The third-party company that was supposed to provide lexicographical content in 30 days, took eight months. When Yang finally did receive the content, it was packed in 20 discs. Not having the time and resources to check the content before payment, Yang later discovered that the content missed an important letter, ‘K.’ A week before the final, promised delivery to a customer who had already been waiting for over six months, Yang and his partner burned the midnight oil for days to manually finish the process and type in the missing Ks. After a tedious week, they finally made their first sale. 

Taking a page out of phone books, literally, and calling companies and institutes, Yang and his team began to market themselves. Although the technology was new, people were interested. A year later, the company only had 15 products sold and not 100, like they originally envisioned. What went wrong?

The Illegal Case of Pirated Software

Soon their direct marketing and sales calls signalled them to a new complication. Several organisations claimed to already have lingual translation software. They realised that the organisations had acquired copies of their in-house technology illegally. Despite the low sales, in six months, most organisations were already equipped with the software. Yet, Yang found a silver lining to it. His product was a success.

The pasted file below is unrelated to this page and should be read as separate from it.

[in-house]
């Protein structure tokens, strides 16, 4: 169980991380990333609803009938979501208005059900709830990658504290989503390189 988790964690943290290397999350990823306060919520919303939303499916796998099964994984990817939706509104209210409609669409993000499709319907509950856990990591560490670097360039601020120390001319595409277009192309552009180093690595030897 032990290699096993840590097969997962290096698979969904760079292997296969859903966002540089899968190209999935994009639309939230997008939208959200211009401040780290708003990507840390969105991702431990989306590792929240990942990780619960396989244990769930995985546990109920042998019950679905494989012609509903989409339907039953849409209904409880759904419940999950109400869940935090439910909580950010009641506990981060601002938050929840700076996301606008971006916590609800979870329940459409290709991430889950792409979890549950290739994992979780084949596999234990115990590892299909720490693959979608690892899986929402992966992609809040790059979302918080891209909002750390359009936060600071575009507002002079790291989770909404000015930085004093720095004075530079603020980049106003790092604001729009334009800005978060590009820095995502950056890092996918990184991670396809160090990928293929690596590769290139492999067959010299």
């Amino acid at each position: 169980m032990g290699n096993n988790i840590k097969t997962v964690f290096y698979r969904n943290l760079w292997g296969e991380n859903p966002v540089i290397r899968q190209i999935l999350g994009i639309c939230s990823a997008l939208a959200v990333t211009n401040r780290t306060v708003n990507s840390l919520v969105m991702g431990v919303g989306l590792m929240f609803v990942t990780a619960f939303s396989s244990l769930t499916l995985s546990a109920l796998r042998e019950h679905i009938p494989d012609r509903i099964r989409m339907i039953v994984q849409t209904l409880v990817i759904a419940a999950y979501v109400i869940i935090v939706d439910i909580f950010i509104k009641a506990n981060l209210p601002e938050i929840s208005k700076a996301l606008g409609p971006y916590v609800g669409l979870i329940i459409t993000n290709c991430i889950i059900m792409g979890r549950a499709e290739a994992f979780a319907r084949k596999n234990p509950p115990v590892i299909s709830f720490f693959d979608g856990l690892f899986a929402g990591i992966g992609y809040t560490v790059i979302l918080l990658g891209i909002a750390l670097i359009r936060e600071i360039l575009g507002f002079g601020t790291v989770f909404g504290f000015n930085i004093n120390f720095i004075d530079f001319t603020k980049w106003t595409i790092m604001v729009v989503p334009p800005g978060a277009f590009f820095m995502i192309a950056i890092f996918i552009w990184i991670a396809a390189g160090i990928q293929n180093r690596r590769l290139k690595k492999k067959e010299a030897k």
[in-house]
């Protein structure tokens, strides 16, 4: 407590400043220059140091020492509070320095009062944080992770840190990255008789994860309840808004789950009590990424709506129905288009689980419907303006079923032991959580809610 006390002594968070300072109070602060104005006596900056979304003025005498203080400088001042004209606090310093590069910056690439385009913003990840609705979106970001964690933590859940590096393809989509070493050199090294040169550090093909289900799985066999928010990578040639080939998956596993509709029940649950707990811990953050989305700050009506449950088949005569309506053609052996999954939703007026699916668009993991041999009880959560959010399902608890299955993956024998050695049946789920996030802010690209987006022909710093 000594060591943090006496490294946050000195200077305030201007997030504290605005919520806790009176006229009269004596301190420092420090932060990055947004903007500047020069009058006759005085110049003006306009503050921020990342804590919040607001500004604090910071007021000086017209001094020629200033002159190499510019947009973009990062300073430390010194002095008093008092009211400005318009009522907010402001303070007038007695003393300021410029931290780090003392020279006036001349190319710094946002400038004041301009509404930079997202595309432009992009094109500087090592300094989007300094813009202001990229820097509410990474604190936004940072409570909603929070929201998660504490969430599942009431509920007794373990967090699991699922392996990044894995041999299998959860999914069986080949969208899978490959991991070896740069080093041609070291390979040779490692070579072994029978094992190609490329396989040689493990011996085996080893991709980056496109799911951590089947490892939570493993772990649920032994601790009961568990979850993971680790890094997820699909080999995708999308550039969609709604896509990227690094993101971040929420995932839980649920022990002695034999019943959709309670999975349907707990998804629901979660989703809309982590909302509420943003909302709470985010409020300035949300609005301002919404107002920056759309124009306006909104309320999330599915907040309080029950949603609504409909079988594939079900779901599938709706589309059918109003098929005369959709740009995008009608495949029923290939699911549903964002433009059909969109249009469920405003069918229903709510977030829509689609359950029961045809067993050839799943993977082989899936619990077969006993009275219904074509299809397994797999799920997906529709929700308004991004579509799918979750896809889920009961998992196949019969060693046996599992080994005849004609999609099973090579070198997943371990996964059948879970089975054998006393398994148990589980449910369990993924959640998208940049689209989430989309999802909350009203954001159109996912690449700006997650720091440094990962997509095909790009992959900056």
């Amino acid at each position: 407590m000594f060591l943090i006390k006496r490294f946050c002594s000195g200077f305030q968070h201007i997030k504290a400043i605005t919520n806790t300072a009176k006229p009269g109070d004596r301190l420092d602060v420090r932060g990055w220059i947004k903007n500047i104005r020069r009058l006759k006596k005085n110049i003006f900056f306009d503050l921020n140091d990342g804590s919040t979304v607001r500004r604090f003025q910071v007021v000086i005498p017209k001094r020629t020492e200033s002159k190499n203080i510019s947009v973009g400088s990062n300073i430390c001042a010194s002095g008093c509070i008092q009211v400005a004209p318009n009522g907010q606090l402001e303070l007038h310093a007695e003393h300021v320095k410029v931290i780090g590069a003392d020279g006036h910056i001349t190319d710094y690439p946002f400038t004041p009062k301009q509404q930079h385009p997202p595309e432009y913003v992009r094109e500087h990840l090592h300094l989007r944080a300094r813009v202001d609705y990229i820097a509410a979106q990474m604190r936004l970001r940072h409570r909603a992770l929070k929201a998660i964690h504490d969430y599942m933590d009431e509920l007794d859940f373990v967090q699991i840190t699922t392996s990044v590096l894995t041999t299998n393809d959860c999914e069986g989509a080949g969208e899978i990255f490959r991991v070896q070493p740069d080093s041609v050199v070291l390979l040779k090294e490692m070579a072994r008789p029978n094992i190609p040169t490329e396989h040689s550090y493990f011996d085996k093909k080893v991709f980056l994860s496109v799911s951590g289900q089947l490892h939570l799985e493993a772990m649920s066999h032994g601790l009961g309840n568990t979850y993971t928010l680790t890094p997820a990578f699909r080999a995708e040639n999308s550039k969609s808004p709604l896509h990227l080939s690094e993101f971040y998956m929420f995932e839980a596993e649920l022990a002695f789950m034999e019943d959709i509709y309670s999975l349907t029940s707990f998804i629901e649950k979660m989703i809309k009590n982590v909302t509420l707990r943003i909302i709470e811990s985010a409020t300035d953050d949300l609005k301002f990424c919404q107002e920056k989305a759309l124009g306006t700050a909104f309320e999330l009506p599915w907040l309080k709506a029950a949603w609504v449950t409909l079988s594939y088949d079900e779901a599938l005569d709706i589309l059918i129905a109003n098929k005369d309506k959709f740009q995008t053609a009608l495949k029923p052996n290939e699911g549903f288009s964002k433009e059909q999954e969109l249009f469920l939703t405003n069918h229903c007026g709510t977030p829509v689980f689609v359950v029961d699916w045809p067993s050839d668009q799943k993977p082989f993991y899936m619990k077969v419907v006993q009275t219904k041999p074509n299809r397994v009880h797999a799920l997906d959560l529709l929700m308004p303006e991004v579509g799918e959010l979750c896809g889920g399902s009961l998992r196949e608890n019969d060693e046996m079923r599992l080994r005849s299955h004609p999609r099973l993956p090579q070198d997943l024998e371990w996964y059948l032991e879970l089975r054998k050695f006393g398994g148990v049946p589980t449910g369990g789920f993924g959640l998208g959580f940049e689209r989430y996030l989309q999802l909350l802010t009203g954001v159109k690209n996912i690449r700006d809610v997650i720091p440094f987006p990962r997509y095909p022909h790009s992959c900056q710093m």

In time, ABBYY relied on product and brand awareness to get ahead of the situation. They educated customers and in a couple of years, they sold over 50,000 legal software packages called Lingual Systems. No wonder they have over 400 patents today.

Also Read: Documenting With Intelligence

The Inventor and His Destiny 

Yang wanted to be a physicist like his parents, but his mind pushed him in another direction. Apart from ABBYY, he has several initiatives and inventions. One of his early inventions was a pocket communication computer for teenagers in the late 1990s. Unsurprisingly, The World Economic Forum in Davos had named him as one of the Top 100 World Technology Pioneers in 2002. 

Another factor that sealed his destiny and put his dreams of being a physicist to the ground was a fascinating story of his grandfather. Yang had not disclosed his entrepreneurial activities to his parents for two years. After garnering thousands of customers, he finally spilled the secret and also suggested that he would get back to Physics later in life. On that day, his father shared a small anecdote about Yang’s grandfather, who was a labourer in Shanghai.